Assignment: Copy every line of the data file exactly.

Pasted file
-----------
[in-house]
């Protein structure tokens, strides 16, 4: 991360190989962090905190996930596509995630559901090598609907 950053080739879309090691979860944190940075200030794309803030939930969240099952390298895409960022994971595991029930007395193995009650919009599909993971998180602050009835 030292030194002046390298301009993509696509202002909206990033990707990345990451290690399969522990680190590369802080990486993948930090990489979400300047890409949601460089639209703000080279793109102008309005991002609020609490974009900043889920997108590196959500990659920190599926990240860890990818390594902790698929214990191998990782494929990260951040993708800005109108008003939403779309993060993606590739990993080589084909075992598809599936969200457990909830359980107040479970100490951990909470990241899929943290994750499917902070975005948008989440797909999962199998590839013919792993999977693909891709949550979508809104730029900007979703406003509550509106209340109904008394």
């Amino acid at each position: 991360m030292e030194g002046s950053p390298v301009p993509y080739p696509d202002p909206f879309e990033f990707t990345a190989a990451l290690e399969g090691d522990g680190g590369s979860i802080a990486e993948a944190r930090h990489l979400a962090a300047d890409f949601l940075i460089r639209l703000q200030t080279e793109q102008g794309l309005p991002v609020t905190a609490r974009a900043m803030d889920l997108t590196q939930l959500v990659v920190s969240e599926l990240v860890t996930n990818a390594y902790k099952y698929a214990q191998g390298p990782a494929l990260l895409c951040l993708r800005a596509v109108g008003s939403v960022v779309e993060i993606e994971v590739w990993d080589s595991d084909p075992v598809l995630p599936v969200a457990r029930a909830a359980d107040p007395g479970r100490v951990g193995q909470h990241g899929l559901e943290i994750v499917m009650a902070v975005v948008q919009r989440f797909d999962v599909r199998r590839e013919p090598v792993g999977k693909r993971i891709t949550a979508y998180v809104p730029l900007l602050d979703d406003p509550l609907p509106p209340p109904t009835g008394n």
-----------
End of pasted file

[in-house]
């Protein structure tokens, strides 16, 4: 991360190989962090905190996930596509995630559901090598609907 950053080739879309090691979860944190940075200030794309803030939930969240099952390298895409960022994971595991029930007395193995009650919009599909993971998180602050009835 030292030194002046390298301009993509696509202002909206990033990707990345990451290690399969522990680190590369802080990486993948930090990489979400300047890409949601460089639209703000080279793109102008309005991002609020609490974009900043889920997108590196959500990659920190599926990240860890990818390594902790698929214990191998990782494929990260951040993708800005109108008003939403779309993060993606590739990993080589084909075992598809599936969200457990909830359980107040479970100490951990909470990241899929943290994750499917902070975005948008989440797909999962199998590839013919792993999977693909891709949550979508809104730029900007979703406003509550509106209340109904008394």
């Amino acid at each position: 991360m030292e030194g002046s950053p390298v301009p993509y080739p696509d202002p909206f879309e990033f990707t990345a190989a990451l290690e399969g090691d522990g680190g590369s979860i802080a990486e993948a944190r930090h990489l979400a962090a300047d890409f949601l940075i460089r639209l703000q200030t080279e793109q102008g794309l309005p991002v609020t905190a609490r974009a900043m803030d889920l997108t590196q939930l959500v990659v920190s969240e599926l990240v860890t996930n990818a390594y902790k099952y698929a214990q191998g390298p990782a494929l990260l895409c951040l993708r800005a596509v109108g008003s939403v960022v779309e993060i993606e994971v590739w990993d080589s595991d084909p075992v598809l995630p599936v969200a457990r029930a909830a359980d107040p007395g479970r100490v951990g193995q909470h990241g899929l559901e943290i994750v499917m009650a902070v975005v948008q919009r989440f797909d999962v599909r199998r590839e013919p090598v792993g999977k693909r993971i891709t949550a979508y998180v809104p730029l900007l602050d979703d406003p509550l609907p509106p209340p109904t009835g008394n």